And I was being gentle since this is your victory lap, but since you brought it up, sticking any football team, much less a losing team with the “nerd ball” moniker will kill recruiting for.a.decade. And the point remains, you can do whatever statistical analysis you want but if you can’t move the guy who lines up against you on 4th and 1, all the stats in the world aren’t going to help you.

        So there’s that.

        Here’s wishing you and yours a good life.

        • LTP

          You wouldn’t brand it literal nerd ball, although Stanford has embraced the Nerd brand – literally, and that seems to be working just fine thank you very much.

          • binky

            Posted yesterday that it was going to be a bumpy ride to.the end . Love your general thought of the day . The problem I see is to get every smart kid in the nation to play at NU. That’s to say not the kids with pumped up GPAs cause they got a pass . ND gets those. So much to.say so little time

          • Cletown Joe

            You don’t go out and say “Our coaches get advice from NU Team Nerd”. The coaches just make decisions based off of the nerds analytics.
            By Embracing the Nerd (see what I did there), our brand becomes a program that doesn’t follow conventional rules on in game decisions (less punting, more decisions that other have mistakenly labeled as high risk). To the average 17 year old, this is an exciting program mentality to play for. And if the analytics are based off of good data, the field results improve which feeds into recruiting even more.
            It is not like Billy Beane went out there saying the A’s played nerd ball….oh, actually he kinda did, and then everyone copied him.

  • HB

    It is interesting to note but understandable that most NU graduates are unaware of NU’s strong tie to the Navy for almost a century. In 1926, NU was one of six NROTC units established by the Navy – others included Harvard, Yale, Ga Tech, Cal Berkeley and U. Wash. In WW II the Navy established a Midshipmen Training School at the NU Chicago campus which produced 26,000 Naval Officers. The school known as the “Annapolis by the Lake” was one of three set up in the nation. During the Viet Nam war, Students for a Democratic Society and supporters smashed windows and vandalized NROTC classes and offices in Swift Hall and verbally attacked NU midshipmen. NU faculty like those at Harvard and Stanford voted to eliminate the program by Professor Leopold, a well respected faculty member and former Naval Officer, brokered a compromise in which the NU program was moved to Dyche Stadium and uniforms were not allowed on campus. As such the presence of NU NROTC program was much less on campus without Midshipmen in uniform going to class and the battalion drilling each week on Deering Meadow. At the time, my NROTC classmates were serving in combat aboard naval ships and river boats, flying combat missions and leading Marine units in fierce battles. Until recent times, the Navy was the only service that provided 4 year scholarships to ROTC university participants – as such those interested in regular versus reserve commissions had four choices: Annapolis, West Point, AF Academy and the NROTC program. Today there are 73 NROTC units including almost all of the Big Ten. NU is unique in that is a “plank owner” of the program (i.e. one of the first six units). For the thousands of NU midshipmen who have gone on to serve in the Navy and Marine Corps and those still coming through the program, the football team’s association with the Navy at Great Lakes is not viewed as irrelevant or degrading to those in uniform. NU graduates should be knowledgeable about and celebrate the school’s strong historical association with the Navy.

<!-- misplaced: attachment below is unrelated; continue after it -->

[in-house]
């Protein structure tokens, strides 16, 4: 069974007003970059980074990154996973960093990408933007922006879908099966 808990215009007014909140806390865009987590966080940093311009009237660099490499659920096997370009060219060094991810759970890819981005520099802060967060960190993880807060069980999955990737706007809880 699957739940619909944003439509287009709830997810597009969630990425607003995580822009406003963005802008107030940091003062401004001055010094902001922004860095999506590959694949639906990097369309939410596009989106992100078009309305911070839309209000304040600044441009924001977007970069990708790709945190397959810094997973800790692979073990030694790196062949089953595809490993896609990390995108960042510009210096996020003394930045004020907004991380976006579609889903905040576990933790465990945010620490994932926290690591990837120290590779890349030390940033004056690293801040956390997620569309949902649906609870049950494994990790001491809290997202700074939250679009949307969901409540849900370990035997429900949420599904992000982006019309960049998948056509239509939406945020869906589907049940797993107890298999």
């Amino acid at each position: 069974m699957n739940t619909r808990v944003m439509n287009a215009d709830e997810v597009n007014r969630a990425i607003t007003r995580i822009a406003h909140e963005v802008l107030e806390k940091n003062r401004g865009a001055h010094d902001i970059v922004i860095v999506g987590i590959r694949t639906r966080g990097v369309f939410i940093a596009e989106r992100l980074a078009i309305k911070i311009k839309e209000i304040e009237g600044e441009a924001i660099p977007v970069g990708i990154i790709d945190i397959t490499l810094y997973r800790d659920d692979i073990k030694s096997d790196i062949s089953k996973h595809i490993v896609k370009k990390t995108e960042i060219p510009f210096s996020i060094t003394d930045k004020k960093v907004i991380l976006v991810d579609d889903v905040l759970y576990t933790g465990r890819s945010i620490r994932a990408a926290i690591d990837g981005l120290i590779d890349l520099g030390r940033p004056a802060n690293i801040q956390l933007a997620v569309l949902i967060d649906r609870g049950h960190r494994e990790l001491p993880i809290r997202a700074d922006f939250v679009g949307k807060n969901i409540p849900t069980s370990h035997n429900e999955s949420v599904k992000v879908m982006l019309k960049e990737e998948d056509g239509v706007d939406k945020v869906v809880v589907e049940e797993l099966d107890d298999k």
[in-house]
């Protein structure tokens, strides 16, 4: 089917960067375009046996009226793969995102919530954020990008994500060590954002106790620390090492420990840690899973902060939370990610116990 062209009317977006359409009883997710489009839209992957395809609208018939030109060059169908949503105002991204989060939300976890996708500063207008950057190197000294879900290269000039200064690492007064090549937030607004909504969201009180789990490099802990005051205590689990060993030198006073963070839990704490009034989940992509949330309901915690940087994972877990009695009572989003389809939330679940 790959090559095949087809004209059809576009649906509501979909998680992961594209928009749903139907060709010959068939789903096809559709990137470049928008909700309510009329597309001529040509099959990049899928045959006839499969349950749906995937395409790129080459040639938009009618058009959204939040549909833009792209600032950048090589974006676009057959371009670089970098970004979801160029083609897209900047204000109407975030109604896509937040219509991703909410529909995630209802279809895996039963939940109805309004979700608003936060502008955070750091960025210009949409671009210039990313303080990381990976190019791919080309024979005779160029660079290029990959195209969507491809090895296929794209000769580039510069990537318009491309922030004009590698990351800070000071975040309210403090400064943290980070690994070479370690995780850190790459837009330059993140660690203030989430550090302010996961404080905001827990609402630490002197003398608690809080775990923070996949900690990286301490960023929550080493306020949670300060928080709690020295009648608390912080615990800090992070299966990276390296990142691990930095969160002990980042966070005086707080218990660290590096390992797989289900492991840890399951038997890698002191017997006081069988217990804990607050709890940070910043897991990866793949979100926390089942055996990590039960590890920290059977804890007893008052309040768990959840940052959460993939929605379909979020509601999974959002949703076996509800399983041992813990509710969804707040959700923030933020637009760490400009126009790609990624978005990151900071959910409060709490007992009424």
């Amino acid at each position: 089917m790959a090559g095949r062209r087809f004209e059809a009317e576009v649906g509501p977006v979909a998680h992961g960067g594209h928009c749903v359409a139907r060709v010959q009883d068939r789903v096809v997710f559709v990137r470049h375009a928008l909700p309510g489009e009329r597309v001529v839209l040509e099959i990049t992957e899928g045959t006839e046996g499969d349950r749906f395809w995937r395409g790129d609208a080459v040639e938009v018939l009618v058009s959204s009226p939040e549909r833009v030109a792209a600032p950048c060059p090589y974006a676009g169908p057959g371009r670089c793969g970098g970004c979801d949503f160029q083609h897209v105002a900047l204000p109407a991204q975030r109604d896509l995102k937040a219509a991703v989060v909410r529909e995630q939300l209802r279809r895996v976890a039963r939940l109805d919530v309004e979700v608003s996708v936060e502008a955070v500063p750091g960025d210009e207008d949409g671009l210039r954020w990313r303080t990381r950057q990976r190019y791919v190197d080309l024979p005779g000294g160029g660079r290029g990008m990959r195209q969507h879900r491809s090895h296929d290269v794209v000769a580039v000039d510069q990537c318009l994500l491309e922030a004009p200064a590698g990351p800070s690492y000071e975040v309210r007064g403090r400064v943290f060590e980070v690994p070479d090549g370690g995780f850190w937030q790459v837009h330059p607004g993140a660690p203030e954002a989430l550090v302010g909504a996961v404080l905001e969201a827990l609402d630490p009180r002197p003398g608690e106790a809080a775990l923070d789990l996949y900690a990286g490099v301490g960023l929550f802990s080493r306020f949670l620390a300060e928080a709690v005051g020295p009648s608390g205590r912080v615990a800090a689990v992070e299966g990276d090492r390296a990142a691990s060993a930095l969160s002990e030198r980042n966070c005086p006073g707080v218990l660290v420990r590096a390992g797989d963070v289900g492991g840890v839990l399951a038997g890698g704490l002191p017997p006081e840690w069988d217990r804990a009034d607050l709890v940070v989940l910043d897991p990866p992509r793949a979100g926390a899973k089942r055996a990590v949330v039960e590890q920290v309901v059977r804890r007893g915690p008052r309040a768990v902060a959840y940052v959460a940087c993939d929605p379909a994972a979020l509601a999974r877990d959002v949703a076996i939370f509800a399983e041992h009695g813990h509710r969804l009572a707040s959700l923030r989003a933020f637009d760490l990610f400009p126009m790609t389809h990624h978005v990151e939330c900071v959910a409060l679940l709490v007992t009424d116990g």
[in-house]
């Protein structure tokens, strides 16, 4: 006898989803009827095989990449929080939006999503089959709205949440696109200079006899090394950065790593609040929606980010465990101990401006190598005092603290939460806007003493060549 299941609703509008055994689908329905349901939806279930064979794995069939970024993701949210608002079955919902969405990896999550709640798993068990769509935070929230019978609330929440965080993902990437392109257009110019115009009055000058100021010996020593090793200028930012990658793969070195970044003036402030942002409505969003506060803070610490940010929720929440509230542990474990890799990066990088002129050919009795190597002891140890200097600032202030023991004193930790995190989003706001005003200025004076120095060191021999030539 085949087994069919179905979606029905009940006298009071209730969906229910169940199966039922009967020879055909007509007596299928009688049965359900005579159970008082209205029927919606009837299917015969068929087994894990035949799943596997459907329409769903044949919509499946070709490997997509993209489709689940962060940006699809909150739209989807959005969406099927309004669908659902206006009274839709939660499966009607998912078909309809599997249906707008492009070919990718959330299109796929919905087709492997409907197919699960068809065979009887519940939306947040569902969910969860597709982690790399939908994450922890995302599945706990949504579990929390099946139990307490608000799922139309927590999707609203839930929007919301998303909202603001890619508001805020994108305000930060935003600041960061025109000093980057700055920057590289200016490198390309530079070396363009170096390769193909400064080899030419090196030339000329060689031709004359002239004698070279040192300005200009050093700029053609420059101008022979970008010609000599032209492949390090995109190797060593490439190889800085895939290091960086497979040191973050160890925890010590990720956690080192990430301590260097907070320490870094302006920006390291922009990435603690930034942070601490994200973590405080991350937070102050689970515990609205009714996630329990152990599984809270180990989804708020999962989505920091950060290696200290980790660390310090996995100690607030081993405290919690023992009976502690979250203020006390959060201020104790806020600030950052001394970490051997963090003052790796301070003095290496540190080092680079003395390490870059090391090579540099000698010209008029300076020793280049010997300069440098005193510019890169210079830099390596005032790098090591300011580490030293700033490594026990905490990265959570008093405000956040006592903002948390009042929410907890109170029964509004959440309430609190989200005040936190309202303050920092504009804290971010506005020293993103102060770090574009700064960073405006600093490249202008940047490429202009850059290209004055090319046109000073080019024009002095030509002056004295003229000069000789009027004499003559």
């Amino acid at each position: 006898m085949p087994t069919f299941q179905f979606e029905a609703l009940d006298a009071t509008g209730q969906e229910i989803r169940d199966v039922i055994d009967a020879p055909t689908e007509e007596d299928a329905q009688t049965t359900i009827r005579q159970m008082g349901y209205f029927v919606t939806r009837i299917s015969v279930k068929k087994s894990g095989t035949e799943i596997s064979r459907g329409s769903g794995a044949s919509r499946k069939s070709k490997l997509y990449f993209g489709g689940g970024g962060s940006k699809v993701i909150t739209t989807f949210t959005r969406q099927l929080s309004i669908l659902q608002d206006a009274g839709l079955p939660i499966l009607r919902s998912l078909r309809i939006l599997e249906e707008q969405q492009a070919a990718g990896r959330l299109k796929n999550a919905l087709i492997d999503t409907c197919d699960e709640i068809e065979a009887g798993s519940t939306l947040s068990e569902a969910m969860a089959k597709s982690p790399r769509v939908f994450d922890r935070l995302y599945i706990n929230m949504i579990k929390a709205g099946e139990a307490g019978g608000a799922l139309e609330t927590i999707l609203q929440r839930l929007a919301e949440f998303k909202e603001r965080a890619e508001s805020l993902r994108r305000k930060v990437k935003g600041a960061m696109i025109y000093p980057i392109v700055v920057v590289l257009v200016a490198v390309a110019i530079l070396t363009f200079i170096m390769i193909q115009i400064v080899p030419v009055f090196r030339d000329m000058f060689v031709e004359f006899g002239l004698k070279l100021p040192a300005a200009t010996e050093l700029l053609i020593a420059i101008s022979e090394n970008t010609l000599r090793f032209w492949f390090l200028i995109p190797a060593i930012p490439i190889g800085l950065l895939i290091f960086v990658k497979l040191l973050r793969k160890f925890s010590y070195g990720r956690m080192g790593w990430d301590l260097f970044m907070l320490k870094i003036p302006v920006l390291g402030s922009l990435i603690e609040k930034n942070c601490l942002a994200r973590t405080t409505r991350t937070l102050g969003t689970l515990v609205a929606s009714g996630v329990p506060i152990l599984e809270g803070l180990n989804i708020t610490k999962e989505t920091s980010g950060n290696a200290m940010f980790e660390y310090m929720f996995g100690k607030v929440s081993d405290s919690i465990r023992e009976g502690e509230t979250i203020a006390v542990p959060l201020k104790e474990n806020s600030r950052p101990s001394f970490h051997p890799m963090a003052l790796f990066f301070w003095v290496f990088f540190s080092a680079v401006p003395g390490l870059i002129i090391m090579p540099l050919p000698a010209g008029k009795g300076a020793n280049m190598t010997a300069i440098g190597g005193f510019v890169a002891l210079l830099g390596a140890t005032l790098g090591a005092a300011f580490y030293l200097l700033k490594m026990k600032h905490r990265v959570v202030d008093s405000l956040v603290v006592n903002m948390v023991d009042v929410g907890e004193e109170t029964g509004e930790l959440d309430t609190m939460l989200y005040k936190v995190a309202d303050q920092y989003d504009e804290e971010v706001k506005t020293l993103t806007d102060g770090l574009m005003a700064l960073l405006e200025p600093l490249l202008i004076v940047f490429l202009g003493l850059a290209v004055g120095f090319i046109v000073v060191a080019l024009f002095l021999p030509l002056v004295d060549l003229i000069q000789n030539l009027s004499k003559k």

• lakingltp

      Thank you all

    • LTP

      Thanks for the insights. I’m very aware of the NROTC program at NU and should have acknowledged so in my post. I have several friends from undergrad who were in the program. However, as you pointed out by the fact that while we were a leader in this, nearly every B1G school has one, it isn’t a differentiator for NU.

    • binky

      Thanks for the input. I thought Texas A&M back in the day had a program that led to.regular army commission along with VMI and the Citadel. Though fairly familiar with Aggie land I may be mistaken. My son is a ROTC army cadet in the Chicagoland area. So nice to hear about NU service connection.

  • Thank you for bringing this up. I’ve hoped this would happen.

    There are a *lot* of people who love Northwestern who could help the team by doing this. I’d be willing to donate some money to help fund such an effort.

  • NUBobby95

    Awesome post. Every sport could use the newly created department. It could be a cool opportunity the get students experience as well. If you were worried about costs, you could staff it with a few lead people and the rest students working on a co-op basis like in engineering.